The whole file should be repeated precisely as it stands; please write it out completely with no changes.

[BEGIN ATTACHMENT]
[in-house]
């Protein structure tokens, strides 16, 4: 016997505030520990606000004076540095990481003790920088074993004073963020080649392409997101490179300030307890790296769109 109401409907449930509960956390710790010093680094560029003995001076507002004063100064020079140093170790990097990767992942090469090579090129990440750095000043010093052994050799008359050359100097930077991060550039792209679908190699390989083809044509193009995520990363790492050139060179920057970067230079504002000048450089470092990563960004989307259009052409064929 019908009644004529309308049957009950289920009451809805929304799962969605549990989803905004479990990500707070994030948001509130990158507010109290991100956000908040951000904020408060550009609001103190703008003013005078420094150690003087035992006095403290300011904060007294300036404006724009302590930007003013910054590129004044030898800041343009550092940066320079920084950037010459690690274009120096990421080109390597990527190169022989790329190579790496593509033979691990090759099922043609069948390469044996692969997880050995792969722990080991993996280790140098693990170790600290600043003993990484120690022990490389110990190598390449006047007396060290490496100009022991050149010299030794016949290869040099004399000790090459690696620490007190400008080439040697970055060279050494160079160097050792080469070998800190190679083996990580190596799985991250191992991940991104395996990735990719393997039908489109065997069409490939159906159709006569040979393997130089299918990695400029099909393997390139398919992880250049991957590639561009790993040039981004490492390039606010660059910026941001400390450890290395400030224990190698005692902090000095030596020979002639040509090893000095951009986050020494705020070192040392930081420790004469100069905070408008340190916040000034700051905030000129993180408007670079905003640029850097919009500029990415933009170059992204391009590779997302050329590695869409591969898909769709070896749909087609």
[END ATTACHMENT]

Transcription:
[in-house]
């Protein structure tokens, strides 16, 4: 016997505030520990606000004076540095990481003790920088074993004073963020080649392409997101490179300030307890790296769109 109401409907449930509960956390710790010093680094560029003995001076507002004063100064020079140093170790990097990767992942090469090579090129990440750095000043010093052994050799008359050359100097930077991060550039792209679908190699390989083809044509193009995520990363790492050139060179920057970067230079504002000048450089470092990563960004989307259009052409064929 019908009644004529309308049957009950289920009451809805929304799962969605549990989803905004479990990500707070994030948001509130990158507010109290991100956000908040951000904020408060550009609001103190703008003013005078420094150690003087035992006095403290300011904060007294300036404006724009302590930007003013910054590129004044030898800041343009550092940066320079920084950037010459690690274009120096990421080109390597990527190169022989790329190579790496593509033979691990090759099922043609069948390469044996692969997880050995792969722990080991993996280790140098693990170790600290600043003993990484120690022990490389110990190598390449006047007396060290490496100009022991050149010299030794016949290869040099004399000790090459690696620490007190400008080439040697970055060279050494160079160097050792080469070998800190190679083996990580190596799985991250191992991940991104395996990735990719393997039908489109065997069409490939159906159709006569040979393997130089299918990695400029099909393997390139398919992880250049991957590639561009790993040039981004490492390039606010660059910026941001400390450890290395400030224990190698005692902090000095030596020979002639040509090893000095951009986050020494705020070192040392930081420790004469100069905070408008340190916040000034700051905030000129993180408007670079905003640029850097919009500029990415933009170059992204391009590779997302050329590695869409591969898909769709070896749909087609």